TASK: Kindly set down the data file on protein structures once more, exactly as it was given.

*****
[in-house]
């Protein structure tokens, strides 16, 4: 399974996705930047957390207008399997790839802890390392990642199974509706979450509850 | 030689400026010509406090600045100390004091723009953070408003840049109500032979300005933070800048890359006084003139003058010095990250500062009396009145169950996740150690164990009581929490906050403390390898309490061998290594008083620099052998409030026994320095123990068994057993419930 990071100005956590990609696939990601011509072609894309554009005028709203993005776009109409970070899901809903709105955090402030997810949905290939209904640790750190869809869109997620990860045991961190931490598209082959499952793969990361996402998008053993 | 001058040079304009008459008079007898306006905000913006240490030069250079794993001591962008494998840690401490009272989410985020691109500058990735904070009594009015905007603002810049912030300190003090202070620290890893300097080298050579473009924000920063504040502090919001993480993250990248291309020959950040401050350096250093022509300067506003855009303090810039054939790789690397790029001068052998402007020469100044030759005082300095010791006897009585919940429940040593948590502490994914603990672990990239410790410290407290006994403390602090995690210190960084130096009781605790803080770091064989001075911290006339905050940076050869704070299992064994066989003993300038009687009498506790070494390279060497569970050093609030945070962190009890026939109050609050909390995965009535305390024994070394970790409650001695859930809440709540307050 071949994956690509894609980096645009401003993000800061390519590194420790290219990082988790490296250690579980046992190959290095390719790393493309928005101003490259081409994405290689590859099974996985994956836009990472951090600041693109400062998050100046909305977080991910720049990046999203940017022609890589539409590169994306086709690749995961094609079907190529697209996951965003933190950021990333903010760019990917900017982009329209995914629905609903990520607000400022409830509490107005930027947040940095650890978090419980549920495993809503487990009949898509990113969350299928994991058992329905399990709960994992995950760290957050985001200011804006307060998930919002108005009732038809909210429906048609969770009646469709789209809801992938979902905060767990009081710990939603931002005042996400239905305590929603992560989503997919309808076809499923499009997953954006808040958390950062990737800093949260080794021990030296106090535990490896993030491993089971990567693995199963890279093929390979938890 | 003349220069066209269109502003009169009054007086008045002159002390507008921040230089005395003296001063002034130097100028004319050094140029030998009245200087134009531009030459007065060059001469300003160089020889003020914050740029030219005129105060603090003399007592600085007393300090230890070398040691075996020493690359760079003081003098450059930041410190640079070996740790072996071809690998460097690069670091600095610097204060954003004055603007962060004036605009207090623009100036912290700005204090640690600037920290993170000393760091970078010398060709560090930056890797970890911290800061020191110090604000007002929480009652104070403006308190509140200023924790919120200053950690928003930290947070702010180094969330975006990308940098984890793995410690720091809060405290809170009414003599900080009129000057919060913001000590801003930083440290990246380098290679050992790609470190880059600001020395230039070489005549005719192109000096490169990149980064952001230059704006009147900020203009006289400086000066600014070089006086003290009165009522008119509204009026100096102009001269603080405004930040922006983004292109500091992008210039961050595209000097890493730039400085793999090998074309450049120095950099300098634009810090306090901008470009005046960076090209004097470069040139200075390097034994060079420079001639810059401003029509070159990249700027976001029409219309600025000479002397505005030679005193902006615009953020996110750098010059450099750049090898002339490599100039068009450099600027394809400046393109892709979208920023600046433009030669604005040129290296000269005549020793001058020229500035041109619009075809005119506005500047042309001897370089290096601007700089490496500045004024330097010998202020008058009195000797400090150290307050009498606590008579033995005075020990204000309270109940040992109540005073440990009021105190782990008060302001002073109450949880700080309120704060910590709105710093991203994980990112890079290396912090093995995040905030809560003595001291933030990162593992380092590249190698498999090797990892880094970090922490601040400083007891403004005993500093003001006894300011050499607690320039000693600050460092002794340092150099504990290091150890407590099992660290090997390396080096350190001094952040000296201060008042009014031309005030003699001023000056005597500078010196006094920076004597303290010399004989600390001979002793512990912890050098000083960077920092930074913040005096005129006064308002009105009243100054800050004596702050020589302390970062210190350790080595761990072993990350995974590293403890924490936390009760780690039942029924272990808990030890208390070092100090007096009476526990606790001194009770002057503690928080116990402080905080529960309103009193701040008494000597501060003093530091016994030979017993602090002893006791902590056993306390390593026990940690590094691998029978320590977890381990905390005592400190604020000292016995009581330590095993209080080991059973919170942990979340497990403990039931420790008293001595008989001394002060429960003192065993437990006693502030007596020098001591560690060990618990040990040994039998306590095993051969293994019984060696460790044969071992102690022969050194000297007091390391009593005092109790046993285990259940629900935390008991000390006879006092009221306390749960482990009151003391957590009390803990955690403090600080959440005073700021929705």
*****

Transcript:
[in-house]
């Protein structure tokens, strides 16, 4: 399974996705930047957390207008399997790839802890390392990642199974509706979450509850 | 030689400026010509406090600045100390004091723009953070408003840049109500032979300005933070800048890359006084003139003058010095990250500062009396009145169950996740150690164990009581929490906050403390390898309490061998290594008083620099052998409030026994320095123990068994057993419930 990071100005956590990609696939990601011509072609894309554009005028709203993005776009109409970070899901809903709105955090402030997810949905290939209904640790750190869809869109997620990860045991961190931490598209082959499952793969990361996402998008053993 | 001058040079304009008459008079007898306006905000913006240490030069250079794993001591962008494998840690401490009272989410985020691109500058990735904070009594009015905007603002810049912030300190003090202070620290890893300097080298050579473009924000920063504040502090919001993480993250990248291309020959950040401050350096250093022509300067506003855009303090810039054939790789690397790029001068052998402007020469100044030759005082300095010791006897009585919940429940040593948590502490994914603990672990990239410790410290407290006994403390602090995690210190960084130096009781605790803080770091064989001075911290006339905050940076050869704070299992064994066989003993300038009687009498506790070494390279060497569970050093609030945070962190009890026939109050609050909390995965009535305390024994070394970790409650001695859930809440709540307050 071949994956690509894609980096645009401003993000800061390519590194420790290219990082988790490296250690579980046992190959290095390719790393493309928005101003490259081409994405290689590859099974996985994956836009990472951090600041693109400062998050100046909305977080991910720049990046999203940017022609890589539409590169994306086709690749995961094609079907190529697209996951965003933190950021990333903010760019990917900017982009329209995914629905609903990520607000400022409830509490107005930027947040940095650890978090419980549920495993809503487990009949898509990113969350299928994991058992329905399990709960994992995950760290957050985001200011804006307060998930919002108005009732038809909210429906048609969770009646469709789209809801992938979902905060767990009081710990939603931002005042996400239905305590929603992560989503997919309808076809499923499009997953954006808040958390950062990737800093949260080794021990030296106090535990490896993030491993089971990567693995199963890279093929390979938890 | 003349220069066209269109502003009169009054007086008045002159002390507008921040230089005395003296001063002034130097100028004319050094140029030998009245200087134009531009030459007065060059001469300003160089020889003020914050740029030219005129105060603090003399007592600085007393300090230890070398040691075996020493690359760079003081003098450059930041410190640079070996740790072996071809690998460097690069670091600095610097204060954003004055603007962060004036605009207090623009100036912290700005204090640690600037920290993170000393760091970078010398060709560090930056890797970890911290800061020191110090604000007002929480009652104070403006308190509140200023924790919120200053950690928003930290947070702010180094969330975006990308940098984890793995410690720091809060405290809170009414003599900080009129000057919060913001000590801003930083440290990246380098290679050992790609470190880059600001020395230039070489005549005719192109000096490169990149980064952001230059704006009147900020203009006289400086000066600014070089006086003290009165009522008119509204009026100096102009001269603080405004930040922006983004292109500091992008210039961050595209000097890493730039400085793999090998074309450049120095950099300098634009810090306090901008470009005046960076090209004097470069040139200075390097034994060079420079001639810059401003029509070159990249700027976001029409219309600025000479002397505005030679005193902006615009953020996110750098010059450099750049090898002339490599100039068009450099600027394809400046393109892709979208920023600046433009030669604005040129290296000269005549020793001058020229500035041109619009075809005119506005500047042309001897370089290096601007700089490496500045004024330097010998202020008058009195000797400090150290307050009498606590008579033995005075020990204000309270109940040992109540005073440990009021105190782990008060302001002073109450949880700080309120704060910590709105710093991203994980990112890079290396912090093995995040905030809560003595001291933030990162593992380092590249190698498999090797990892880094970090922490601040400083007891403004005993500093003001006894300011050499607690320039000693600050460092002794340092150099504990290091150890407590099992660290090997390396080096350190001094952040000296201060008042009014031309005030003699001023000056005597500078010196006094920076004597303290010399004989600390001979002793512990912890050098000083960077920092930074913040005096005129006064308002009105009243100054800050004596702050020589302390970062210190350790080595761990072993990350995974590293403890924490936390009760780690039942029924272990808990030890208390070092100090007096009476526990606790001194009770002057503690928080116990402080905080529960309103009193701040008494000597501060003093530091016994030979017993602090002893006791902590056993306390390593026990940690590094691998029978320590977890381990905390005592400190604020000292016995009581330590095993209080080991059973919170942990979340497990403990039931420790008293001595008989001394002060429960003192065993437990006693502030007596020098001591560690060990618990040990040994039998306590095993051969293994019984060696460790044969071992102690022969050194000297007091390391009593005092109790046993285990259940629900935390008991000390006879006092009221306390749960482990009151003391957590009390803990955690403090600080959440005073700021929705």